Answer Man

Here’s the real story behind the end of Mike and Mike’s 18-year run on ESPN

Sports radio personalities Mike Greenberg, left, and Mike Golic throw out a ceremonial first pitch before a baseball game between the Chicago Cubs and the Colorado Rockies on Tuesday, July 29, 2014, in Chicago.
Sports radio personalities Mike Greenberg, left, and Mike Golic throw out a ceremonial first pitch before a baseball game between the Chicago Cubs and the Colorado Rockies on Tuesday, July 29, 2014, in Chicago. AP

Q: My husband and I always watched the ESPN sports show “Mike and Mike” while eating breakfast. We enjoyed the back-and-forth banter between them. Now Golic has been teamed with Trey Wingo, and Greeney will have his own show. What happened?

Pat Packard, of Edwardsville

A: The entertainment highway seems to be littered with famous duos heading for Splitsville.

Lewis and Martin. Simon and Garfunkel. Lennon and McCartney. Even the not-so-brotherly Everlys. All have left the public perplexed over why they would want to go their separate ways when their professional chemistry seemed so ideal.

Now Mike Golic and Mike Greenberg have joined the list. After 18 years of perking up sports fans and non-jocks alike over morning coffee, “Mike & Mike” severed their seemingly unbreakable on-air ties for the final time Nov. 17.

Some say the tension between the two had been building for years, because Greenberg, now 50, apparently had been aiming for a bigger bite of the morning pie without talking to his partner. Greenberg perhaps thought this might happen two years ago when ESPN told its ad buyers that the show would be moving from the ESPN studios in Bristol, Ct., to ABC’s studio in New York’s Times Square.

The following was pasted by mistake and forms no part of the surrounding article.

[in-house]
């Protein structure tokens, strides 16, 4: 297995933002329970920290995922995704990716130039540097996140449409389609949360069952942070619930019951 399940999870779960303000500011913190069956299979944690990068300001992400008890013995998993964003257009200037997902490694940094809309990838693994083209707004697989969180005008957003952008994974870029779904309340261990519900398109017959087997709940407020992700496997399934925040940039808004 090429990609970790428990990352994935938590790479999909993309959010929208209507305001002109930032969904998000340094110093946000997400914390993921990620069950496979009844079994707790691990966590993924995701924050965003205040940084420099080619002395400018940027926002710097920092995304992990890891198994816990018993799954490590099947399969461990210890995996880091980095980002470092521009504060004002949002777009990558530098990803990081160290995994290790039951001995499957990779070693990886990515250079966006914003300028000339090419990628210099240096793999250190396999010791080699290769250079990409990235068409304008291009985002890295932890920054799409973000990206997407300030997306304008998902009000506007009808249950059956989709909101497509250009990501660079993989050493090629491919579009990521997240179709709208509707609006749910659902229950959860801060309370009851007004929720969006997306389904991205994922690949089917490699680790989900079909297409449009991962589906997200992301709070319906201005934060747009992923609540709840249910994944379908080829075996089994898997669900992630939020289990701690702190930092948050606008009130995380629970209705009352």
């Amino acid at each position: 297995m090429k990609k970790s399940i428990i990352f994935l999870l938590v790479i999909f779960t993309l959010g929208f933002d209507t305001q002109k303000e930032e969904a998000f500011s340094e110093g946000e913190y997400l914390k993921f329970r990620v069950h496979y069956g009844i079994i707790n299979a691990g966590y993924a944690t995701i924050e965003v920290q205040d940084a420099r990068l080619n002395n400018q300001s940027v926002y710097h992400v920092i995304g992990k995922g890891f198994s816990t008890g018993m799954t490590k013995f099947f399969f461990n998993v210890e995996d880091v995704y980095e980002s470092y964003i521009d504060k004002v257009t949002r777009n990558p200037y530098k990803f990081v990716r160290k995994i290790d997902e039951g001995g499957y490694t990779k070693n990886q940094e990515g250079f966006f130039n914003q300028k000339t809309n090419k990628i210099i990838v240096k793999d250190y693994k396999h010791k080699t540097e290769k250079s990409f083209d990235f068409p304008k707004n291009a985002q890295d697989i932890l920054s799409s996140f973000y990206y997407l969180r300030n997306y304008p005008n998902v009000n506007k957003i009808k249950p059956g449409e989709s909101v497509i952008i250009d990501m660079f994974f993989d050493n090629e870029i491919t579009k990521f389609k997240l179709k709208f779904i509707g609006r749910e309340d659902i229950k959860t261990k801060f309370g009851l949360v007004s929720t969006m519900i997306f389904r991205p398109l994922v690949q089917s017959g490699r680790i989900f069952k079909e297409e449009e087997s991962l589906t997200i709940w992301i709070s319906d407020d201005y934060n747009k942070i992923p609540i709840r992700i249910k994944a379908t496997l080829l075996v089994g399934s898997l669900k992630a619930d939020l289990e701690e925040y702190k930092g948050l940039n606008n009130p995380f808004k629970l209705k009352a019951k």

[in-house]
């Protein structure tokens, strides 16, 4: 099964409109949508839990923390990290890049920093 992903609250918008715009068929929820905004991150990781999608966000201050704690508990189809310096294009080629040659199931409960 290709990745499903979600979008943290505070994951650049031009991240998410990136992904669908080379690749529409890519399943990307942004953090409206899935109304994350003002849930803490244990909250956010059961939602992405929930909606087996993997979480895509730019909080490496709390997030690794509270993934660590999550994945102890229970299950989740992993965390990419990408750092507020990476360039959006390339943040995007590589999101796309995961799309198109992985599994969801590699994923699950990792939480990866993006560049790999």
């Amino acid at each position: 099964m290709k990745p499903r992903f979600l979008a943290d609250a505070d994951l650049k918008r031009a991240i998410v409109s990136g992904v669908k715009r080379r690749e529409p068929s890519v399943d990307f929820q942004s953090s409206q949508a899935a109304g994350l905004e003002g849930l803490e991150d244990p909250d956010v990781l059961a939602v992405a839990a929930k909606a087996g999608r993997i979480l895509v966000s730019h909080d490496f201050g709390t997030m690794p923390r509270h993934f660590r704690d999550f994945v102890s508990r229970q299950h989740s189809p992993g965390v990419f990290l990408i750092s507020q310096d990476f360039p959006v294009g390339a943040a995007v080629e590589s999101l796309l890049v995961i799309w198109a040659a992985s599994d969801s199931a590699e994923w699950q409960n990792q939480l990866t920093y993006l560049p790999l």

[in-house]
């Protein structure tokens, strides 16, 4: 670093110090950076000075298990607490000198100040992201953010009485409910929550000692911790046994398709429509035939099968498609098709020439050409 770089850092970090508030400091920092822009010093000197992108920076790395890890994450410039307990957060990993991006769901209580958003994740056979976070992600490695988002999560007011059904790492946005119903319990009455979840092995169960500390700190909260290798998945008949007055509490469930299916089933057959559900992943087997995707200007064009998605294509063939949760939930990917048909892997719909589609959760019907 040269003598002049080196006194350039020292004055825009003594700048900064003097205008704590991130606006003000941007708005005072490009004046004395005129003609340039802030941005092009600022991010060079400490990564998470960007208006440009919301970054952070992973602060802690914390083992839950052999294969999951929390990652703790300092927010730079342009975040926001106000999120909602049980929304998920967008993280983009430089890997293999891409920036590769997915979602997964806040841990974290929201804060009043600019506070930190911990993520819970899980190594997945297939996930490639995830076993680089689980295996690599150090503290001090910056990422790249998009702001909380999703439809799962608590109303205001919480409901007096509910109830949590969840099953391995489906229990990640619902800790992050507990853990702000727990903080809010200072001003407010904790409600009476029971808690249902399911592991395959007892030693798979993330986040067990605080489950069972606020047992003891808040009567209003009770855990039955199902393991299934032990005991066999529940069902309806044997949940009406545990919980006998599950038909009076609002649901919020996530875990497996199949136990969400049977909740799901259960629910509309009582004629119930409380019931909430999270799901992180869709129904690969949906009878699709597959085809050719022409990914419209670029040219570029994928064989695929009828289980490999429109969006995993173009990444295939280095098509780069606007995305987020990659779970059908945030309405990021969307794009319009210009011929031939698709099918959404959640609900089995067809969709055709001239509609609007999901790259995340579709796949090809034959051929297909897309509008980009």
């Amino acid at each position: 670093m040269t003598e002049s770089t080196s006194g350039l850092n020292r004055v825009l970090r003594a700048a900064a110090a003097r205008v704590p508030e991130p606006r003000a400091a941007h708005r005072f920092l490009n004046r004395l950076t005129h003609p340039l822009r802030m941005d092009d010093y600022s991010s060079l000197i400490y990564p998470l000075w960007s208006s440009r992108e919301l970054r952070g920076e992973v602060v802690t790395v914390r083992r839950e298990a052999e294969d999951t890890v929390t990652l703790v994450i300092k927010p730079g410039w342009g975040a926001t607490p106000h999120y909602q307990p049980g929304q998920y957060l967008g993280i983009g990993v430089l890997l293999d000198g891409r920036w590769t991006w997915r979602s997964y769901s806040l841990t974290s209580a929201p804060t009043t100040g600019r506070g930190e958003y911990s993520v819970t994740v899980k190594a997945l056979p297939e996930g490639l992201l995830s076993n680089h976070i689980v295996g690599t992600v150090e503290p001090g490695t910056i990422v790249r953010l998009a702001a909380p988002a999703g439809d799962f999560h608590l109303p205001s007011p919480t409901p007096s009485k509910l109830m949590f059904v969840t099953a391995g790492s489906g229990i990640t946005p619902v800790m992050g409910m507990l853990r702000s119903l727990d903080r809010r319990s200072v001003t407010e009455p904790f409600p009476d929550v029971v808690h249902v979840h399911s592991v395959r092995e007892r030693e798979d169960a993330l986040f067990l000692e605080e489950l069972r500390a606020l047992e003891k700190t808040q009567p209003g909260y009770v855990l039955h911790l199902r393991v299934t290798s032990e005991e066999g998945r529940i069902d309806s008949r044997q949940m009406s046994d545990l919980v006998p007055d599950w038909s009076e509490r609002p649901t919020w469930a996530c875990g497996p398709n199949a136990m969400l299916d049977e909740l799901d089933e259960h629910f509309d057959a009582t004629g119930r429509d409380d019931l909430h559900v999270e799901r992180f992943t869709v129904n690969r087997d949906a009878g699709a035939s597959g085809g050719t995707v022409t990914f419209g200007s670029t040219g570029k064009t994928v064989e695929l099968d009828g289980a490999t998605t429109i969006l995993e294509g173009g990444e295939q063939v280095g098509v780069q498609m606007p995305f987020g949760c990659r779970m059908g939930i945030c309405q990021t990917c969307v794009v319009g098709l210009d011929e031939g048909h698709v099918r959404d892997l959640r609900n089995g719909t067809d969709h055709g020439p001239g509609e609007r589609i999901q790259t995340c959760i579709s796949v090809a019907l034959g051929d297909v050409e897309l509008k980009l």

According to a May 2017 article in Sports Illustrated, the idea was to turn “Mike & Mike” into a “Good Morning America”-style program that would actually interact with the popular ABC morning show. Since both networks are Disney products, the synergy sounded ideal, and to make the perfect splash, the revamped “Mike & Mike” would debut the day after Super Bowl XL.

Golic called it a “nice second act for the show” and said he and his family would be moving to just outside the Big Apple. Greenberg apparently was on board, too, saying the move excited him because he grew up in Manhattan and was looking forward to the homecoming.

For undisclosed reasons (some say it was because the two were in contract negotiations), the move was scrapped. Instead, in September 2016, Sports Illustrated reported that ESPN was considering Greenberg as lead host on a new morning TV show. Now that idea has come to fruition. On April 2, Greenberg will be joined by Jalen Rose and Michelle Beadle on the debut of “Get Up.” Meanwhile, on Nov. 27, listeners expecting “Mike & Mike” woke up to Mike and Trey — as in Trey Wingo, former sports broadcaster at KSDK-TV in St. Louis from 1991 to 1997, along with Golic’s son Mike Jr.